Date of Award
Master of Arts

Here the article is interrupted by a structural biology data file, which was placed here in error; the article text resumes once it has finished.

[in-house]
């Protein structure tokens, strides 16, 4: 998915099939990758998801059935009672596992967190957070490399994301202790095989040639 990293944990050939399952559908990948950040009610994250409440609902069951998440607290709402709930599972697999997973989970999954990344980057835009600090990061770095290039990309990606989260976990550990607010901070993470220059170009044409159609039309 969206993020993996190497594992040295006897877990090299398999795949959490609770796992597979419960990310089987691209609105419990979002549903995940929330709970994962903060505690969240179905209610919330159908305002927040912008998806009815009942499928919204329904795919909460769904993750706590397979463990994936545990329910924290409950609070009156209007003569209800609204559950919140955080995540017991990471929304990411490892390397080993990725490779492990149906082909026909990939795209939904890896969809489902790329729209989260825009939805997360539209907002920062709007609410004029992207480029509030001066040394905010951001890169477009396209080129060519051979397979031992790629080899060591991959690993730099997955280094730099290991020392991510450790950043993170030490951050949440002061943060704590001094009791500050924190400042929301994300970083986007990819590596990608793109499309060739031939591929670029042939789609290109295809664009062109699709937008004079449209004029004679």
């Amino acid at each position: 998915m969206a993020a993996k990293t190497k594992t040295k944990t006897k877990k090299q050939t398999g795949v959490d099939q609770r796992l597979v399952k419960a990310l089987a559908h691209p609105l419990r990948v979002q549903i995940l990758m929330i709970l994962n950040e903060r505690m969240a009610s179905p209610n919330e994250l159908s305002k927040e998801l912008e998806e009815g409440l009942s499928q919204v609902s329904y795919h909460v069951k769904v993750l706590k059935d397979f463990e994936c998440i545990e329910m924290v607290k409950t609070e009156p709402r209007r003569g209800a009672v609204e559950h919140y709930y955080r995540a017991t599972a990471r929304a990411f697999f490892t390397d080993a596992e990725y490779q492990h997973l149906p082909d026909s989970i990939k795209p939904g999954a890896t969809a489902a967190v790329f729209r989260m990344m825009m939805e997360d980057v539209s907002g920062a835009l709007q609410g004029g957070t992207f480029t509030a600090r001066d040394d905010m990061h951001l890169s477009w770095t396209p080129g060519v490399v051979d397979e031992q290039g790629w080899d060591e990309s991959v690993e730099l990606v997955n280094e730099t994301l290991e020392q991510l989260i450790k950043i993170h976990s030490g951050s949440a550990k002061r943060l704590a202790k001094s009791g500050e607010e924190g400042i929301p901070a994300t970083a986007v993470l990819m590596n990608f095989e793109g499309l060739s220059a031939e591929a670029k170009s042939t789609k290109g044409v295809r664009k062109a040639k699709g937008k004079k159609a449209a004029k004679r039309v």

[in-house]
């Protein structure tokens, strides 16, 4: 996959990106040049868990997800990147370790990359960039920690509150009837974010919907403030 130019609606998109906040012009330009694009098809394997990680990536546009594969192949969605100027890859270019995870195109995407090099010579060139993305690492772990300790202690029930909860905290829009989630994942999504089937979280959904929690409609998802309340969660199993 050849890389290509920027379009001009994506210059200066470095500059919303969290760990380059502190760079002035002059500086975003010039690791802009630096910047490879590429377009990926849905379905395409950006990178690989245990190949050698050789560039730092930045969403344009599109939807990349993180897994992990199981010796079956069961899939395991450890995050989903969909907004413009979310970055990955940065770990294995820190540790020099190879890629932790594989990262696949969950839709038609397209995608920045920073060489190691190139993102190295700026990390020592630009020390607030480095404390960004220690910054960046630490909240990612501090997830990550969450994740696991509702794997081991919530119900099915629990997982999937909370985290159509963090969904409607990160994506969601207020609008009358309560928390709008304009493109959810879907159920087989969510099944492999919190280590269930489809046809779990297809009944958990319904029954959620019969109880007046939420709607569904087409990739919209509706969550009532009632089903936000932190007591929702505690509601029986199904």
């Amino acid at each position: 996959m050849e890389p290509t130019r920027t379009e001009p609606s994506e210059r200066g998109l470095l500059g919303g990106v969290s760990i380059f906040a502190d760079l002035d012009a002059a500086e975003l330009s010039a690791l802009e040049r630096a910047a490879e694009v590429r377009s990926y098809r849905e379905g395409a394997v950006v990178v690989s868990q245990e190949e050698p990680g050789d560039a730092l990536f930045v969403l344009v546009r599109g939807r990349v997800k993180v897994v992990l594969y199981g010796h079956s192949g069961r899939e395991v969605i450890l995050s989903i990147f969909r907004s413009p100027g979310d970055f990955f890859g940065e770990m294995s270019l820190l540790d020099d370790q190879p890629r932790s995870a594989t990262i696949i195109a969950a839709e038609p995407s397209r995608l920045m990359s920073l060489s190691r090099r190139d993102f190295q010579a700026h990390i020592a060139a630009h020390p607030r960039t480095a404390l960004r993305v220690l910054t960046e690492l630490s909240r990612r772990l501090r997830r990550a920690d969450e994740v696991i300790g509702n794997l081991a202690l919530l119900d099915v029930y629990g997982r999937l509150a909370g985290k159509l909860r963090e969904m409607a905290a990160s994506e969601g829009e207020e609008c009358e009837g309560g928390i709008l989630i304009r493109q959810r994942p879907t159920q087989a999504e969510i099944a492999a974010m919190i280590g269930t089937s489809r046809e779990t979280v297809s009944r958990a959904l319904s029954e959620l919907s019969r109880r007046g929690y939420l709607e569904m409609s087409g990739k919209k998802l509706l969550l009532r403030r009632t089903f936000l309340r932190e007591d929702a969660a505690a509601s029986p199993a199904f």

Mark Twain’s novels often prominently feature a reanimation of historical narrative. Twain often uses these historical narratives archetypally in order to add his novelistic voice to cultural dialogue about complex issues like race and gender. In the first chapter of this thesis we examine Twain’s refashioning of Medea as an ancient archetype. By crafting Laura Hawkins from The Gilded Age as a version of Medea, Twain is able to challenge his culture’s depiction of “bad” womanhood and to nuance his culture’s view of political womanhood. In the second chapter of this thesis we examine Twain’s presentation of race and slavery in Connecticut Yankee. In both of these instances we examine how Twain’s novelistic representation allows him to be dialogic instead of didactic—to engage and problematize certain aspects of his culture’s morality without providing pat answers. Our study of Twain’s use of historical narrative will employ Bakhtin’s theory of the novel, as we consider how Twain’s novels are simultaneously “in conversation with” Twain’s present and versions of the distant past.
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